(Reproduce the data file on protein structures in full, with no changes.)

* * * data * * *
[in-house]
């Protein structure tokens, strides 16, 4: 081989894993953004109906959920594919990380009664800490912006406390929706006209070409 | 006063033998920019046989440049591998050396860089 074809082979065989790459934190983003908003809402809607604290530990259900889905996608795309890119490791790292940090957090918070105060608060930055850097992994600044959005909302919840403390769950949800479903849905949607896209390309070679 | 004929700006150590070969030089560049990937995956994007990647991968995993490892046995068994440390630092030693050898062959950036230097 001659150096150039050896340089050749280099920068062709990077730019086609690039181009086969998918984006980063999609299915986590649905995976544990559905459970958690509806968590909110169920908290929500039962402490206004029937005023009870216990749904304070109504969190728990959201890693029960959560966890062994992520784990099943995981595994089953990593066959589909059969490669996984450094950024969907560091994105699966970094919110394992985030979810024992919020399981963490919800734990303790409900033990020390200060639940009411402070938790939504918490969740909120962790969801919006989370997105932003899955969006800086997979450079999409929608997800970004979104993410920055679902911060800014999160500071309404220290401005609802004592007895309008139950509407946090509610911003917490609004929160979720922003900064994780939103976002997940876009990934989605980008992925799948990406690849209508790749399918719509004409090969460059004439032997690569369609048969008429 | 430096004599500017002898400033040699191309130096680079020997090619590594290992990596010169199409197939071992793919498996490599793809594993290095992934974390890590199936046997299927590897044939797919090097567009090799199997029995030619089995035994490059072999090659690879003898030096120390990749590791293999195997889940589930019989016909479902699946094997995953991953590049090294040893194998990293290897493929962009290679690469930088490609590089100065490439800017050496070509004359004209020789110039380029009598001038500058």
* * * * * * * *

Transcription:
[in-house]
């Protein structure tokens, strides 16, 4: 081989894993953004109906959920594919990380009664800490912006406390929706006209070409 | 006063033998920019046989440049591998050396860089 074809082979065989790459934190983003908003809402809607604290530990259900889905996608795309890119490791790292940090957090918070105060608060930055850097992994600044959005909302919840403390769950949800479903849905949607896209390309070679 | 004929700006150590070969030089560049990937995956994007990647991968995993490892046995068994440390630092030693050898062959950036230097 001659150096150039050896340089050749280099920068062709990077730019086609690039181009086969998918984006980063999609299915986590649905995976544990559905459970958690509806968590909110169920908290929500039962402490206004029937005023009870216990749904304070109504969190728990959201890693029960959560966890062994992520784990099943995981595994089953990593066959589909059969490669996984450094950024969907560091994105699966970094919110394992985030979810024992919020399981963490919800734990303790409900033990020390200060639940009411402070938790939504918490969740909120962790969801919006989370997105932003899955969006800086997979450079999409929608997800970004979104993410920055679902911060800014999160500071309404220290401005609802004592007895309008139950509407946090509610911003917490609004929160979720922003900064994780939103976002997940876009990934989605980008992925799948990406690849209508790749399918719509004409090969460059004439032997690569369609048969008429 | 430096004599500017002898400033040699191309130096680079020997090619590594290992990596010169199409197939071992793919498996490599793809594993290095992934974390890590199936046997299927590897044939797919090097567009090799199997029995030619089995035994490059072999090659690879003898030096120390990749590791293999195997889940589930019989016909479902699946094997995953991953590049090294040893194998990293290897493929962009290679690469930088490609590089100065490439800017050496070509004359004209020789110039380029009598001038500058």